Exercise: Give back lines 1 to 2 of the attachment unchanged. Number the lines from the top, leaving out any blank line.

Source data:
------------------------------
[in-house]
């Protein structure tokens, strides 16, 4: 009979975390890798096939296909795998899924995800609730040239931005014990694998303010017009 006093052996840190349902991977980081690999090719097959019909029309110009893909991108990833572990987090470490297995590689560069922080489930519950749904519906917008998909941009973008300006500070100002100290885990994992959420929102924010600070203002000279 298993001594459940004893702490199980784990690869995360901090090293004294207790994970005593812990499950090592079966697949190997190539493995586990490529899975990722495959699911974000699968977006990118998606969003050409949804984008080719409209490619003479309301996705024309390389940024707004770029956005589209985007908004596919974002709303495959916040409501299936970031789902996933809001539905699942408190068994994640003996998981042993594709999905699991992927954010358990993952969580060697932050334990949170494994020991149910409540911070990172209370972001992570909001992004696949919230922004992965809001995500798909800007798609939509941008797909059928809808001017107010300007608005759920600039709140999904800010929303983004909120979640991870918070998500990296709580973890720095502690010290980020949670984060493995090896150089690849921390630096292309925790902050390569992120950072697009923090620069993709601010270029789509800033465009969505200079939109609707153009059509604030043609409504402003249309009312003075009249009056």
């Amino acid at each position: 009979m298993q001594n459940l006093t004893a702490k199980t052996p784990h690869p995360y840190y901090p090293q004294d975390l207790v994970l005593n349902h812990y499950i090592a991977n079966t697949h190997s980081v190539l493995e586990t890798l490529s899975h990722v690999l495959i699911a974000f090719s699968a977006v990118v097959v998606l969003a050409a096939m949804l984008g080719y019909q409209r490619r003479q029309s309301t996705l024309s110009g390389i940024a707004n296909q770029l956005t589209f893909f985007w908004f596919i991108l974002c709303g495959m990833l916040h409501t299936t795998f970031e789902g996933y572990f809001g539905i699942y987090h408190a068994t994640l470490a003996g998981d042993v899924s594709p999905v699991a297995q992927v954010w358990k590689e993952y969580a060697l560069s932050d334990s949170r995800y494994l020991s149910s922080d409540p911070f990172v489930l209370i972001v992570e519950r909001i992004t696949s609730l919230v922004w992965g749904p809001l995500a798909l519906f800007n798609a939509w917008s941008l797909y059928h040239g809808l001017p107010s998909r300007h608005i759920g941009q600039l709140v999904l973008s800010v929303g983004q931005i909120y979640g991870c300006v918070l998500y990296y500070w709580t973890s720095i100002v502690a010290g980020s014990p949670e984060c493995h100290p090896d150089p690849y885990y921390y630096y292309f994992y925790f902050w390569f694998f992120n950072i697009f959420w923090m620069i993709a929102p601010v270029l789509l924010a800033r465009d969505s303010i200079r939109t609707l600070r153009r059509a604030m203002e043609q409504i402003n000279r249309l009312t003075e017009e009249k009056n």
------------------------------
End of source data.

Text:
[in-house]
């Protein structure tokens, strides 16, 4: 009979975390890798096939296909795998899924995800609730040239931005014990694998303010017009 006093052996840190349902991977980081690999090719097959019909029309110009893909991108990833572990987090470490297995590689560069922080489930519950749904519906917008998909941009973008300006500070100002100290885990994992959420929102924010600070203002000279 298993001594459940004893702490199980784990690869995360901090090293004294207790994970005593812990499950090592079966697949190997190539493995586990490529899975990722495959699911974000699968977006990118998606969003050409949804984008080719409209490619003479309301996705024309390389940024707004770029956005589209985007908004596919974002709303495959916040409501299936970031789902996933809001539905699942408190068994994640003996998981042993594709999905699991992927954010358990993952969580060697932050334990949170494994020991149910409540911070990172209370972001992570909001992004696949919230922004992965809001995500798909800007798609939509941008797909059928809808001017107010300007608005759920600039709140999904800010929303983004909120979640991870918070998500990296709580973890720095502690010290980020949670984060493995090896150089690849921390630096292309925790902050390569992120950072697009923090620069993709601010270029789509800033465009969505200079939109609707153009059509604030043609409504402003249309009312003075009249009056």